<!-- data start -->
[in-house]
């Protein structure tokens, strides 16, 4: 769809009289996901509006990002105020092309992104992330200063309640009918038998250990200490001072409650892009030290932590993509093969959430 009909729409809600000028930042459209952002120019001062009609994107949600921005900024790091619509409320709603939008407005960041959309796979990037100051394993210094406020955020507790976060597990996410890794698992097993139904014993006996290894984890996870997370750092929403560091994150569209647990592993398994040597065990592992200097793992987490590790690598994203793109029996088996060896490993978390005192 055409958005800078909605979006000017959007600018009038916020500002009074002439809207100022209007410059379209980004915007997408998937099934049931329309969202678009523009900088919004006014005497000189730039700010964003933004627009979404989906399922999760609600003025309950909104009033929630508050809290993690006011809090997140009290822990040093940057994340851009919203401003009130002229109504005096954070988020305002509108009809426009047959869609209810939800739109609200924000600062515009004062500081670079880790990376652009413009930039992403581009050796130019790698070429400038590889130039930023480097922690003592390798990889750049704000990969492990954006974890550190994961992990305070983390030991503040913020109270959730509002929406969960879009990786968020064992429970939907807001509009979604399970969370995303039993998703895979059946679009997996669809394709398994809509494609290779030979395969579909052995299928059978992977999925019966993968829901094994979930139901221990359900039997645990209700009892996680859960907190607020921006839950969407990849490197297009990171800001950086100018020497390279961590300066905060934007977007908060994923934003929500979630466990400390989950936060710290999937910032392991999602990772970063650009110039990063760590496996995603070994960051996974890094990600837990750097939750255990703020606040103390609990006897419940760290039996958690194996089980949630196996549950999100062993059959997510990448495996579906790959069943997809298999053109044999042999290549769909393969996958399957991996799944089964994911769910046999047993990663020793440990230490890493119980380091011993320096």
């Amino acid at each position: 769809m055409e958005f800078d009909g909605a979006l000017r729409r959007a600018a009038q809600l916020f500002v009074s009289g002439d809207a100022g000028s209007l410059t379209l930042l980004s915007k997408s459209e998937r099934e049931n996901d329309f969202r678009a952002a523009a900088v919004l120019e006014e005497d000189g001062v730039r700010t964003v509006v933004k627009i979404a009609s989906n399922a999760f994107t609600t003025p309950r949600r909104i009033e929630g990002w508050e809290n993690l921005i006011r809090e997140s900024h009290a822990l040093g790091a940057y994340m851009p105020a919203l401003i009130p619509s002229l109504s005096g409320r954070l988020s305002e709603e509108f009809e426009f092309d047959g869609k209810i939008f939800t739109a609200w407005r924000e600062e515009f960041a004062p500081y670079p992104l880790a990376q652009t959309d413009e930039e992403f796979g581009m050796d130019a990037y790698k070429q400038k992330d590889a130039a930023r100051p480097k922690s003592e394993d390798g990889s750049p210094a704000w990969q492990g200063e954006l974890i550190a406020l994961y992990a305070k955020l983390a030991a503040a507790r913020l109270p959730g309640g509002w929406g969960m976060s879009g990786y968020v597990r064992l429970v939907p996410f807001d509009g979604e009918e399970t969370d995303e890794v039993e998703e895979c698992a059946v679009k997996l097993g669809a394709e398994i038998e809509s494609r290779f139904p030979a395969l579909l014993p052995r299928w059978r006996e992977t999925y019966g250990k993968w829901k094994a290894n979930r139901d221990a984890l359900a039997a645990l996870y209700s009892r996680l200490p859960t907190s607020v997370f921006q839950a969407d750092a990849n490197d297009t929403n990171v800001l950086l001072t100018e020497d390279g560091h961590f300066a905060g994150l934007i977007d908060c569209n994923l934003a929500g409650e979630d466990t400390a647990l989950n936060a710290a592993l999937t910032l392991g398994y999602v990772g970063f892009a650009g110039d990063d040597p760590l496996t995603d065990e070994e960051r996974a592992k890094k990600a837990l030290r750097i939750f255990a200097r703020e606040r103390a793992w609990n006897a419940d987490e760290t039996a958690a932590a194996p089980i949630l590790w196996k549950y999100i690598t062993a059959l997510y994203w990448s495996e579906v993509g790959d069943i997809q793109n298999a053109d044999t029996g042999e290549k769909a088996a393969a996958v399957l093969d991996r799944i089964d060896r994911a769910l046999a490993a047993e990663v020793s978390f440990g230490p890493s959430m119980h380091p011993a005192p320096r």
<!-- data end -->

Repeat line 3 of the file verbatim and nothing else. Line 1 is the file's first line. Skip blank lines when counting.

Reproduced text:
């Amino acid at each position: 769809m055409e958005f800078d009909g909605a979006l000017r729409r959007a600018a009038q809600l916020f500002v009074s009289g002439d809207a100022g000028s209007l410059t379209l930042l980004s915007k997408s459209e998937r099934e049931n996901d329309f969202r678009a952002a523009a900088v919004l120019e006014e005497d000189g001062v730039r700010t964003v509006v933004k627009i979404a009609s989906n399922a999760f994107t609600t003025p309950r949600r909104i009033e929630g990002w508050e809290n993690l921005i006011r809090e997140s900024h009290a822990l040093g790091a940057y994340m851009p105020a919203l401003i009130p619509s002229l109504s005096g409320r954070l988020s305002e709603e509108f009809e426009f092309d047959g869609k209810i939008f939800t739109a609200w407005r924000e600062e515009f960041a004062p500081y670079p992104l880790a990376q652009t959309d413009e930039e992403f796979g581009m050796d130019a990037y790698k070429q400038k992330d590889a130039a930023r100051p480097k922690s003592e394993d390798g990889s750049p210094a704000w990969q492990g200063e954006l974890i550190a406020l994961y992990a305070k955020l983390a030991a503040a507790r913020l109270p959730g309640g509002w929406g969960m976060s879009g990786y968020v597990r064992l429970v939907p996410f807001d509009g979604e009918e399970t969370d995303e890794v039993e998703e895979c698992a059946v679009k997996l097993g669809a394709e398994i038998e809509s494609r290779f139904p030979a395969l579909l014993p052995r299928w059978r006996e992977t999925y019966g250990k993968w829901k094994a290894n979930r139901d221990a984890l359900a039997a645990l996870y209700s009892r996680l200490p859960t907190s607020v997370f921006q839950a969407d750092a990849n490197d297009t929403n990171v800001l950086l001072t100018e020497d390279g560091h961590f300066a905060g994150l934007i977007d908060c569209n994923l934003a929500g409650e979630d466990t400390a647990l989950n936060a710290a592993l999937t910032l392991g398994y999602v990772g970063f892009a650009g110039d990063d040597p760590l496996t995603d065990e070994e960051r996974a592992k890094k990600a837990l030290r750097i939750f255990a200097r703020e606040r103390a793992w609990n006897a419940d987490e760290t039996a958690a932590a194996p089980i949630l590790w196996k549950y999100i690598t062993a059959l997510y994203w990448s495996e579906v993509g790959d069943i997809q793109n298999a053109d044999t029996g042999e290549k769909a088996a393969a996958v399957l093969d991996r799944i089964d060896r994911a769910l046999a490993a047993e990663v020793s978390f440990g230490p890493s959430m119980h380091p011993a005192p320096r």